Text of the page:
21. Algebraic Description (Step 1) • Each step begins with a feasible tree solution x defined by a tree T. • x is a column vector with a flow value for each arc. • In step 1 we calculate a value for each node such that yi + cij = yj,ijT. • y is a row vector with value of each node. • c is the cost (row) vector, b is the demand (column) vector, and A is the incidence matrix.

  22. -5 3 -5 3 7 3 1 4 1 4 3 0 1 2 G: 5 T: 0 2 3 2 3 0 9 0 2 2 2 Algebraic Description (Step 1)

  23. Algebraic Description (Step 1) • We define c’ = c – yA. • c’ is the difference between the cost of an arc and the value difference across the arc. • If ijT then c’ij = cij + yi – yj = 0. • If ij T and if c’ij < 0 then ij is candidate for entering arc. • Also if ij T then xij = 0, combining with above we get c’x = 0 ( ij, either c’ij = 0 or xij=0).

  24. -5 3 -5 3 7 3 1 4 1 4 3 0 1 2 G: 5 T: 0 2 3 2 3 0 9 0 2 2 2 Algebraic Description (Step 1)

  25. Algebraic Description (Step 1) • For any feasible solution x’ (i.e. Ax’ = b,x’ ≥ 0), its cost iscx’ = (c’ + yA)x’ (c’ = c - yA)= c’x’ + yAx’= c’x’ + yb. (Ax’ = b) • In particular for x, its cost iscx = c’x + yb = yb. (c’x = 0) • Substituting for yb in the cost of x’ we getcx’ = cx + c’x’ (1) • So if c’x’ < 0 then x’ is a better solution than x.

  26. Algebraic Description (Step 2) • In step 2 we find an arc e = uv such that yu + cuv < yv (i.e. c’uv < 0). • If no such arc exists then c’ ≥ 0 and so c’x’ ≥ 0. • Hence equation (1) implies cx’ ≥ cx for every feasible solution x’, and so x’ is optimal. • If we find such an arc e, we it to the tree T.

  27. Algebraic Description (Step 3) • For step 3, T + e has a unique cycle. • Traversing the cycle in the direction of e we define forward arcs as arcs pointing in the same direction as e and reverse arcs as arcs pointing in the opposite direction. • Then we set

  28. -5 3 3-t -5 3 1 4 3 1 4 t 2+t T+e: 0 0 2 T: 0 2 3 2 3 0 2 2 0 2 2 Algebraic Description (Step 3)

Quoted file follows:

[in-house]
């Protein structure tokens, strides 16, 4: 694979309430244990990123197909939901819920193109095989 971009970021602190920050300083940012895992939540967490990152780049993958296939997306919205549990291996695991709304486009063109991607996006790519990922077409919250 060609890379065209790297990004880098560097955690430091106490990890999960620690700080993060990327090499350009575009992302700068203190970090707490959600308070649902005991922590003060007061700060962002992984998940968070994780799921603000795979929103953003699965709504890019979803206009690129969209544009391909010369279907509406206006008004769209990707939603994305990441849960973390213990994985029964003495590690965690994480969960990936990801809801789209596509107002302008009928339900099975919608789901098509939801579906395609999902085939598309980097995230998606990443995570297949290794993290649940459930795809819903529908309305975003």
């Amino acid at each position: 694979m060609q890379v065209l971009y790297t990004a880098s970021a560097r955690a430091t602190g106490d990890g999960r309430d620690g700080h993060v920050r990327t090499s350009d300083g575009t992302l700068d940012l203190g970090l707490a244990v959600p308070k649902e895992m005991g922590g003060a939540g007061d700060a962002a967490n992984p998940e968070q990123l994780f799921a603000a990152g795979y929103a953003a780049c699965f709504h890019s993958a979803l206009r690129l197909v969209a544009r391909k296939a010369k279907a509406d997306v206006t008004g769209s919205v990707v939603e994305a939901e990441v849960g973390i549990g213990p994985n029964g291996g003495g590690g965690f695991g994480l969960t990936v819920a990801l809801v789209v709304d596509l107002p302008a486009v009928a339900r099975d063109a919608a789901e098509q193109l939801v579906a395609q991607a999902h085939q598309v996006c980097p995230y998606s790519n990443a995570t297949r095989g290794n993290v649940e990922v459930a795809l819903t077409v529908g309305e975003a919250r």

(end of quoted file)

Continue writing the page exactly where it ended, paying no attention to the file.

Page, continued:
29. Algebraic Description (Step 3) • Now, Ax’ = Ax = b, because for each node of the cycle the extra ±t cancel each other. • So if we choose t such that x’ ≥ 0, then x’ is feasible. • Since e is the only arc with c’ij  0 and x’ij  0, we have c’x’ = c’ex’e = c’et. • Substituting in equation (1) we get cx’ = cx + c’et. • We want to choose t such that x’ is feasible and which minimizes cx’.

  30. Algebraic Description (Step 3) • We have, cx’ = cx + c’et. • Since c’e < 0, to minimize cx’, we have to maximize t. • To make sure x’ is feasible (i.e. x’ ≥ 0), we find a reverse arc f with minimal value xf,and let t = xf. • The new feasible solution x’ has x’f = 0, so f is the leaving arc. • Removing f breaks the only cycle in T + e, so T + e – f is the new tree that defines the new feasible tree solution x’.

  31. Degeneracy and Cycling • If there is more than one candidate for the leaving arc, then for each candidate arc ij,x’ij = 0. • Only one of the candidate arcs leaves the tree, so the new solution has x’ij=0 for at least one of its tree arcs. • Such a solution is called a degenerate solution. • They could lead to pivots with t = xf = 0, that is no decrease in the cost. • Degeneracy is necessary but not sufficient for cycling.